Foxnews.com- (04/04/2017) According to a recent study, firefighters may face a higher risk of heart disease than other emergency responders do.
In the study, the researchers looked at heart disease risk factors such as blood pressure and body fat levels in firefighters, paramedics and police officers, and found that firefighters had the highest risk.
The firefighters had, on average, a 2.9 percent chance of having a heart attack in the next 10 years, based on their risk factors, the researchers said. For comparison, the police officers had a 1.8 percent risk on average, and the paramedics had a 1 percent risk.
According to researchers, this result was surprising because the study also found that firefighters were the most physically active of the three groups of emergency responders.
Previous studies have found that emergency responders generally have high rates of poor health, potentially due to the increased level of obesity and stress, combined with lower activity levels that are common among those who do this type of work.
"The researchers of the new study wanted to get a better understanding of emergency responders' baseline health," said Kelsey Moody, an exercise physiologist at Baystate Medical Center in Massachusetts and lead author on the study. Moody presented the study on November 10, 2015 at the American Heart Association's Scientific Sessions meeting.
For the study, researchers recruited 37 male emergency responders, consisting of 12 paramedics, 12 police officers and 13 firefighters. They were all between ages 20 and 40, and all generally healthy — none had known risk factors for heart disease such as hypertension or obesity.
The researchers measured the participants' percentage of body fat, lipid levels, blood pressure and peak oxygen uptake (a measurement of physical fitness). The scientists then used these measurements to calculate the individuals' Framingham Risk Score, which estimates a person's risk of having a heart attack in the next 10 years.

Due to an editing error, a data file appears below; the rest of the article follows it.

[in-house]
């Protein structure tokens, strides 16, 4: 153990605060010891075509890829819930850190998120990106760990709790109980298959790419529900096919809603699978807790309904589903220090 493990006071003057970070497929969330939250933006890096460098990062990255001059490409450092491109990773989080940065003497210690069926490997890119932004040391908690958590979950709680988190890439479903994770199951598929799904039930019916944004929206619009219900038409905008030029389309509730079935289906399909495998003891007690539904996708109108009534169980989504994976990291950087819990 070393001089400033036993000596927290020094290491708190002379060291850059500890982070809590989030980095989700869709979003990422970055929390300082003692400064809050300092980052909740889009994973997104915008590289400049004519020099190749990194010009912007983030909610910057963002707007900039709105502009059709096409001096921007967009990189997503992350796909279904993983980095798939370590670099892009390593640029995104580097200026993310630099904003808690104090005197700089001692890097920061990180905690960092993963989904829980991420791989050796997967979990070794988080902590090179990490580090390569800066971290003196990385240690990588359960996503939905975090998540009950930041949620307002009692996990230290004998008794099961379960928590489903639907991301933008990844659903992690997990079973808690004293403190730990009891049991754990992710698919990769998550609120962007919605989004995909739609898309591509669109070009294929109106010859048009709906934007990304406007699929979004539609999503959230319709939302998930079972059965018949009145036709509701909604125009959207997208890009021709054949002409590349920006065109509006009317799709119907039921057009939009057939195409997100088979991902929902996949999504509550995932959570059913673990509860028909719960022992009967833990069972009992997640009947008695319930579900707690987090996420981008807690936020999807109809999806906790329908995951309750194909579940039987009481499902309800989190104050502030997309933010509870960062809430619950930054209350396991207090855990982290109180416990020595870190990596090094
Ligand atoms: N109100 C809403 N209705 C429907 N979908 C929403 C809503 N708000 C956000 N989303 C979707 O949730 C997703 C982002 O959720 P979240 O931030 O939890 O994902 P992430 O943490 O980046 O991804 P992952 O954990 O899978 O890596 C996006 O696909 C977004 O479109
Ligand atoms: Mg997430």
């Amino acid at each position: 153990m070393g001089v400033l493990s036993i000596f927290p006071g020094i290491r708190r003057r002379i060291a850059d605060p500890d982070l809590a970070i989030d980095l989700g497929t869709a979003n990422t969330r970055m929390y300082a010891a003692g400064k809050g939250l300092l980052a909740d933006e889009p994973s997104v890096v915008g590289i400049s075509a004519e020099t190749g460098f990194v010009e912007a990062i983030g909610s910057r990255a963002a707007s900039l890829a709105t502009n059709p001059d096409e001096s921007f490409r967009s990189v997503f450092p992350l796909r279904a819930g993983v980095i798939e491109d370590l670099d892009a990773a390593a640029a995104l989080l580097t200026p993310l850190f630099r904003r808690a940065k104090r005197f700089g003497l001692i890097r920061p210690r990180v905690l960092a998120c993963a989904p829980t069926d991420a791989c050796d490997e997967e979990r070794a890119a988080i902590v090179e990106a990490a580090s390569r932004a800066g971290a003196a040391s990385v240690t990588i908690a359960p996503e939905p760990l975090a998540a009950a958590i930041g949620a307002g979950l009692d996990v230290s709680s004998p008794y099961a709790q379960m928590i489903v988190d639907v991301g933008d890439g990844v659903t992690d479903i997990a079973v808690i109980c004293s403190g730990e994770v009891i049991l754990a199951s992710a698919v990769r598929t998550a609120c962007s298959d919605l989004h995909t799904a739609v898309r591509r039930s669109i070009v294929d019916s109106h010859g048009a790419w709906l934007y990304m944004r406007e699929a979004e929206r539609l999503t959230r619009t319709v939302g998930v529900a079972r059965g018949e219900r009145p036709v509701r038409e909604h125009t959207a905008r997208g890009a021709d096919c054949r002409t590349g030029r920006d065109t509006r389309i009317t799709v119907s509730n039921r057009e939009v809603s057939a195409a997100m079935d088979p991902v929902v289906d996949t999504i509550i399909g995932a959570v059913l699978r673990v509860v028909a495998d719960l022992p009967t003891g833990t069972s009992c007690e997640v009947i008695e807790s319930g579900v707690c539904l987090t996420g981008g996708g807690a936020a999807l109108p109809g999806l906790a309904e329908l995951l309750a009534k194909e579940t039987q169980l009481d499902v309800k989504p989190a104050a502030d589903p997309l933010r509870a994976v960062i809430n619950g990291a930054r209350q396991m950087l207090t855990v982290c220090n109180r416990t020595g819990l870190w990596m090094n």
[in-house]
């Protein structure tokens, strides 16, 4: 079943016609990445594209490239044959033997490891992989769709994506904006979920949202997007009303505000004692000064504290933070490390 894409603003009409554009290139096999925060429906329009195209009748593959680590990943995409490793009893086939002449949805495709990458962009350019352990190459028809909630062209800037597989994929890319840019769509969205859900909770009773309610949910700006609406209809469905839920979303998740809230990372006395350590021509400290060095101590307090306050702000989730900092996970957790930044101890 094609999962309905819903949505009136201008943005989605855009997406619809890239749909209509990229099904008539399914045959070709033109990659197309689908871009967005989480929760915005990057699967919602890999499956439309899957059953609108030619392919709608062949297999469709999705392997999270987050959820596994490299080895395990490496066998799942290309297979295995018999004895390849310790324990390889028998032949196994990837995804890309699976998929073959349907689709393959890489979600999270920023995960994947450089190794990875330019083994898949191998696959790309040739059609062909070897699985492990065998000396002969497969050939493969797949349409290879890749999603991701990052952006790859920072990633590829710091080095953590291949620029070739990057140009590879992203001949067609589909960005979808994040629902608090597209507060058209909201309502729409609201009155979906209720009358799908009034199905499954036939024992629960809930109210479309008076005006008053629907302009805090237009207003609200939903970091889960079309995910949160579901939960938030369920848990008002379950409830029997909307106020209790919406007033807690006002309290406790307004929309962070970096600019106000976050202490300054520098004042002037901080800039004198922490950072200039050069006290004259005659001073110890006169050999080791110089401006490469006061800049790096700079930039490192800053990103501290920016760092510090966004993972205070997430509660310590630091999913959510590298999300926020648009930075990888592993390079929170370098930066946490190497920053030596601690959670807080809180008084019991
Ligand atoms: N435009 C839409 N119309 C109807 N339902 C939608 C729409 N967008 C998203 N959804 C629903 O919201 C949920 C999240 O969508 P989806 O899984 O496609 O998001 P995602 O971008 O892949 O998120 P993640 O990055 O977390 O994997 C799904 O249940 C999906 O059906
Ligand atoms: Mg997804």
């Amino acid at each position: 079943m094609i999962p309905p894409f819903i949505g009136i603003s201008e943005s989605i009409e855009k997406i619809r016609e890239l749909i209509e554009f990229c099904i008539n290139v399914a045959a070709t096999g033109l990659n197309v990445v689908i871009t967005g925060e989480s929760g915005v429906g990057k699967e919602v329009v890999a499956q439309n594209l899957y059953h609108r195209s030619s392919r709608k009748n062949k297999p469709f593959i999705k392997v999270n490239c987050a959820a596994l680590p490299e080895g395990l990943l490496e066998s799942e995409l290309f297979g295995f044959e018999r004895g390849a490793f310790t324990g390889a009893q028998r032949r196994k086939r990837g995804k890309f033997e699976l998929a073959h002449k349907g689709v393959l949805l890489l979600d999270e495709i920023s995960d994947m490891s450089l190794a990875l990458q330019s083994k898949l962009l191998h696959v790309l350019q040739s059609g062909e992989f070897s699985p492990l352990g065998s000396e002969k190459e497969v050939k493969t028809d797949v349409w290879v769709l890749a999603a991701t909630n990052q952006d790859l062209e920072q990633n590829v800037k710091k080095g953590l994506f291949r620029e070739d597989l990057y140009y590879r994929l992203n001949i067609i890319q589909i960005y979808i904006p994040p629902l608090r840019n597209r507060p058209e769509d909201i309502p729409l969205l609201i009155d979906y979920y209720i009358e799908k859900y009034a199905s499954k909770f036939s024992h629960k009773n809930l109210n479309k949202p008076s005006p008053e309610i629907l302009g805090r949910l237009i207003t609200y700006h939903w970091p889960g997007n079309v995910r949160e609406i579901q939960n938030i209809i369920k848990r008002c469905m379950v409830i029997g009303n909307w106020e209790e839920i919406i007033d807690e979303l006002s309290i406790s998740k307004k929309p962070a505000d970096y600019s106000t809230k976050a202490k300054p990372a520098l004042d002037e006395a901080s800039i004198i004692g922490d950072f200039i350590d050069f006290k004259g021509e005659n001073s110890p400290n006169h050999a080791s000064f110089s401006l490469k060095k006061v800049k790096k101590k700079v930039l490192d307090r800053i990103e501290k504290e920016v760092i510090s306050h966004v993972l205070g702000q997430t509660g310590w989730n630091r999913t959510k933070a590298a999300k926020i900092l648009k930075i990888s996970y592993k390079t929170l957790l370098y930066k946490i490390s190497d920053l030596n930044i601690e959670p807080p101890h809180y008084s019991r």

Then, the emergency responders wore accelerometers for two days, the first day on duty and the second one off duty. The device measured the total number of steps the participants took and the number of calories they burned. The participants also had their salivary cortisol levels (a measure of stress) checked in the mornings and evenings.
The researchers found no difference in stress levels among the three groups. However, the investigators did notice that all the participants' stress levels stayed elevated on their off-duty day.
She noted that the researchers weren't able to control for additional stress factors that may have occurred on the off-duty day. However, some research has shown that first responders can experience a prolonged stress response following an on-duty day.
"The firefighters had significantly higher blood pressure and cholesterol levels than the paramedics in the study," Moody said. "But there was no difference between the firefighters and the police officers for these risk factor."
The researchers also noted one factor that may have influenced the overall heart disease risk, however, may have been age.
"The average age of the firefighters in the study was 33, which was slightly older than that of the police officers (30) and paramedics (25)," Moody said. "Age is a very large risk factor in the Framingham Risk Score. In addition, previous research has shown that paramedics tend to be younger and often work as paramedics for only a few years. On the other hand, firefighters are hired at a slightly older age, she said. They also spend many more years on the job, which could further amplify their heart disease risk."
Moody added that all study participants could benefit from increased physical activity, not just firefighters, since they were all below the recommended amount of exercise.
The study has not been published in a peer-reviewed journal.